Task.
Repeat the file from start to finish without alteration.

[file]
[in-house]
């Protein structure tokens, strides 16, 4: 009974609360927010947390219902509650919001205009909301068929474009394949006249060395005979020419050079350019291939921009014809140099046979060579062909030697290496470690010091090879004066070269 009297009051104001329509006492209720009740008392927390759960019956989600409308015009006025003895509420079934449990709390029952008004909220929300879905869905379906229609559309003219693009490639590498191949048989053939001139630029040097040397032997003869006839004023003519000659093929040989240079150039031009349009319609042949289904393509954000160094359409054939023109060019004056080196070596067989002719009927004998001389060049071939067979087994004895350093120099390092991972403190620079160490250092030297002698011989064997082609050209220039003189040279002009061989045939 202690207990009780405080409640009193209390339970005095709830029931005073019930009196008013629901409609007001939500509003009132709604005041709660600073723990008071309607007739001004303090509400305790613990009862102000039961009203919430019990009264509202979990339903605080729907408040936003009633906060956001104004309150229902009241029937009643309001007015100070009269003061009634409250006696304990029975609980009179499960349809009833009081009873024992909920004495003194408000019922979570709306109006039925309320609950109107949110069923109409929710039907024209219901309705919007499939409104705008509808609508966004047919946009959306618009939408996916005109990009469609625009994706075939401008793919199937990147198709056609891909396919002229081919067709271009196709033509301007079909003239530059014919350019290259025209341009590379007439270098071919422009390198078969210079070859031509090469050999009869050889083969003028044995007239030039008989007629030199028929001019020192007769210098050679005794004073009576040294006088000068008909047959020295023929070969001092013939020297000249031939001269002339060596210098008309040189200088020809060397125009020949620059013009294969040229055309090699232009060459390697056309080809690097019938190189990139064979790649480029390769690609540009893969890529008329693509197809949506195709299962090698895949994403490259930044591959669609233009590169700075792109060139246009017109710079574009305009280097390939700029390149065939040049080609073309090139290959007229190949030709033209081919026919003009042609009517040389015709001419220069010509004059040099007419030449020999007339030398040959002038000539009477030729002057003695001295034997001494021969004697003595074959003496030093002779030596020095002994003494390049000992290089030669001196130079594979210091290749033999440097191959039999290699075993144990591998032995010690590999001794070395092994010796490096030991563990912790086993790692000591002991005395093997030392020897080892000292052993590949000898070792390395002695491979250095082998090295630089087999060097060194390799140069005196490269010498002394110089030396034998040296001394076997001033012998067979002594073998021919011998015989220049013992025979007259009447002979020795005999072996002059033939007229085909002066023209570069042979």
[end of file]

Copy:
[in-house]
């Protein structure tokens, strides 16, 4: 009974609360927010947390219902509650919001205009909301068929474009394949006249060395005979020419050079350019291939921009014809140099046979060579062909030697290496470690010091090879004066070269 009297009051104001329509006492209720009740008392927390759960019956989600409308015009006025003895509420079934449990709390029952008004909220929300879905869905379906229609559309003219693009490639590498191949048989053939001139630029040097040397032997003869006839004023003519000659093929040989240079150039031009349009319609042949289904393509954000160094359409054939023109060019004056080196070596067989002719009927004998001389060049071939067979087994004895350093120099390092991972403190620079160490250092030297002698011989064997082609050209220039003189040279002009061989045939 202690207990009780405080409640009193209390339970005095709830029931005073019930009196008013629901409609007001939500509003009132709604005041709660600073723990008071309607007739001004303090509400305790613990009862102000039961009203919430019990009264509202979990339903605080729907408040936003009633906060956001104004309150229902009241029937009643309001007015100070009269003061009634409250006696304990029975609980009179499960349809009833009081009873024992909920004495003194408000019922979570709306109006039925309320609950109107949110069923109409929710039907024209219901309705919007499939409104705008509808609508966004047919946009959306618009939408996916005109990009469609625009994706075939401008793919199937990147198709056609891909396919002229081919067709271009196709033509301007079909003239530059014919350019290259025209341009590379007439270098071919422009390198078969210079070859031509090469050999009869050889083969003028044995007239030039008989007629030199028929001019020192007769210098050679005794004073009576040294006088000068008909047959020295023929070969001092013939020297000249031939001269002339060596210098008309040189200088020809060397125009020949620059013009294969040229055309090699232009060459390697056309080809690097019938190189990139064979790649480029390769690609540009893969890529008329693509197809949506195709299962090698895949994403490259930044591959669609233009590169700075792109060139246009017109710079574009305009280097390939700029390149065939040049080609073309090139290959007229190949030709033209081919026919003009042609009517040389015709001419220069010509004059040099007419030449020999007339030398040959002038000539009477030729002057003695001295034997001494021969004697003595074959003496030093002779030596020095002994003494390049000992290089030669001196130079594979210091290749033999440097191959039999290699075993144990591998032995010690590999001794070395092994010796490096030991563990912790086993790692000591002991005395093997030392020897080892000292052993590949000898070792390395002695491979250095082998090295630089087999060097060194390799140069005196490269010498002394110089030396034998040296001394076997001033012998067979002594073998021919011998015989220049013992025979007259009447002979020795005999072996002059033939007229085909002066023209570069042979």